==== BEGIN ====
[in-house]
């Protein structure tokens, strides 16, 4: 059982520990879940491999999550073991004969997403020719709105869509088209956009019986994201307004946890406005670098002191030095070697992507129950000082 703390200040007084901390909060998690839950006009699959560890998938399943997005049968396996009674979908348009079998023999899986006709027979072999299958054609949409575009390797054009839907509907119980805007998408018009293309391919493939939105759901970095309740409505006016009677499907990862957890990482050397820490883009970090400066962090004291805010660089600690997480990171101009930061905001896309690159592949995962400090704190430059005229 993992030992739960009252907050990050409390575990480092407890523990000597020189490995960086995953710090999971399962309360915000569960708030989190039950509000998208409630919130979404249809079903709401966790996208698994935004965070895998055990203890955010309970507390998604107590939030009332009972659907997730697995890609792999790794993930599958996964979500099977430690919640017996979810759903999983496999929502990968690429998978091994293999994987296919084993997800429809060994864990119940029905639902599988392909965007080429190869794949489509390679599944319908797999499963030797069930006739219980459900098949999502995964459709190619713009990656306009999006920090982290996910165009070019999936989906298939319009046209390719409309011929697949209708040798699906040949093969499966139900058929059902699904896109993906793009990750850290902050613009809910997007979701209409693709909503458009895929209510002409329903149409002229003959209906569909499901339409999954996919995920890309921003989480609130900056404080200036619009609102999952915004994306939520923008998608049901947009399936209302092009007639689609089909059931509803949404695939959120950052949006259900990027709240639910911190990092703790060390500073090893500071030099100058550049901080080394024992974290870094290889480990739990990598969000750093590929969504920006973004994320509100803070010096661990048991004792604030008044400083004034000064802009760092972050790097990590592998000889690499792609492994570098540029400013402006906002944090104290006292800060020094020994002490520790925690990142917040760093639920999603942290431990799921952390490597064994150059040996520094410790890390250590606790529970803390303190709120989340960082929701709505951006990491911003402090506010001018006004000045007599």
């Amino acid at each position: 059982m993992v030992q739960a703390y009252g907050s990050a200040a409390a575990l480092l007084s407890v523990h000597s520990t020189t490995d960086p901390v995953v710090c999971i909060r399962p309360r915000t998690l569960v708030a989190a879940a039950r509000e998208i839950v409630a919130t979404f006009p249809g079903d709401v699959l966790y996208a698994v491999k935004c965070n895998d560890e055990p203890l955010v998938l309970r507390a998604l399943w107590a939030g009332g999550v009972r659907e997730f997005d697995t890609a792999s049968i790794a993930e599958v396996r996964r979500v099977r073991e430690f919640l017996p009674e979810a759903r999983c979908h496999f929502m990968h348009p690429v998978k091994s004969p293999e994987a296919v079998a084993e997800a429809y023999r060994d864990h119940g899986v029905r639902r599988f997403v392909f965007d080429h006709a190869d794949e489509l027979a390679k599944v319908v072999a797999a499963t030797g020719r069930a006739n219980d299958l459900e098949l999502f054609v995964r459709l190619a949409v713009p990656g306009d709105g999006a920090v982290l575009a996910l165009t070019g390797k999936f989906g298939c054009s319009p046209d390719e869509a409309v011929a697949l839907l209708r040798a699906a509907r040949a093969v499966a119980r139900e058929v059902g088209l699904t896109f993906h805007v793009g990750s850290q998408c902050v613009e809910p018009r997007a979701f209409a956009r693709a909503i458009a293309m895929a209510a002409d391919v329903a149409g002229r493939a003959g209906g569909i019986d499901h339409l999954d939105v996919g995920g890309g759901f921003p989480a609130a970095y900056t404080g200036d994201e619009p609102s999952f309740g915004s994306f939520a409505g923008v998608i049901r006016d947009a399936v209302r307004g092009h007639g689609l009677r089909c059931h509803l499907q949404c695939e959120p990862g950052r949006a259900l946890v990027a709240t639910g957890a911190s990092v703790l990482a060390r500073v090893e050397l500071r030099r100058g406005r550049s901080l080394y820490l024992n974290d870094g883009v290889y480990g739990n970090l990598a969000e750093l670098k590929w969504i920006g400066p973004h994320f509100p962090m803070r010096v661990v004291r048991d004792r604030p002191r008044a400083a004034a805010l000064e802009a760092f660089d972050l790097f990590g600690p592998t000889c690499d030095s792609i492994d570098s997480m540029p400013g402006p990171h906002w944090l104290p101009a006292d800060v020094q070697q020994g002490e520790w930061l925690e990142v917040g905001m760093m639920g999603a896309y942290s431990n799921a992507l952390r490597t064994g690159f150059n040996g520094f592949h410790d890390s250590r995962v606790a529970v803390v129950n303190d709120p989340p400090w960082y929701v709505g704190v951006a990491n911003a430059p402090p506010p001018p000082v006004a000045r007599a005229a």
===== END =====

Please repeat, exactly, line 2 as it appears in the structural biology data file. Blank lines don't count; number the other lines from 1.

């Protein structure tokens, strides 16, 4: 059982520990879940491999999550073991004969997403020719709105869509088209956009019986994201307004946890406005670098002191030095070697992507129950000082 703390200040007084901390909060998690839950006009699959560890998938399943997005049968396996009674979908348009079998023999899986006709027979072999299958054609949409575009390797054009839907509907119980805007998408018009293309391919493939939105759901970095309740409505006016009677499907990862957890990482050397820490883009970090400066962090004291805010660089600690997480990171101009930061905001896309690159592949995962400090704190430059005229 993992030992739960009252907050990050409390575990480092407890523990000597020189490995960086995953710090999971399962309360915000569960708030989190039950509000998208409630919130979404249809079903709401966790996208698994935004965070895998055990203890955010309970507390998604107590939030009332009972659907997730697995890609792999790794993930599958996964979500099977430690919640017996979810759903999983496999929502990968690429998978091994293999994987296919084993997800429809060994864990119940029905639902599988392909965007080429190869794949489509390679599944319908797999499963030797069930006739219980459900098949999502995964459709190619713009990656306009999006920090982290996910165009070019999936989906298939319009046209390719409309011929697949209708040798699906040949093969499966139900058929059902699904896109993906793009990750850290902050613009809910997007979701209409693709909503458009895929209510002409329903149409002229003959209906569909499901339409999954996919995920890309921003989480609130900056404080200036619009609102999952915004994306939520923008998608049901947009399936209302092009007639689609089909059931509803949404695939959120950052949006259900990027709240639910911190990092703790060390500073090893500071030099100058550049901080080394024992974290870094290889480990739990990598969000750093590929969504920006973004994320509100803070010096661990048991004792604030008044400083004034000064802009760092972050790097990590592998000889690499792609492994570098540029400013402006906002944090104290006292800060020094020994002490520790925690990142917040760093639920999603942290431990799921952390490597064994150059040996520094410790890390250590606790529970803390303190709120989340960082929701709505951006990491911003402090506010001018006004000045007599």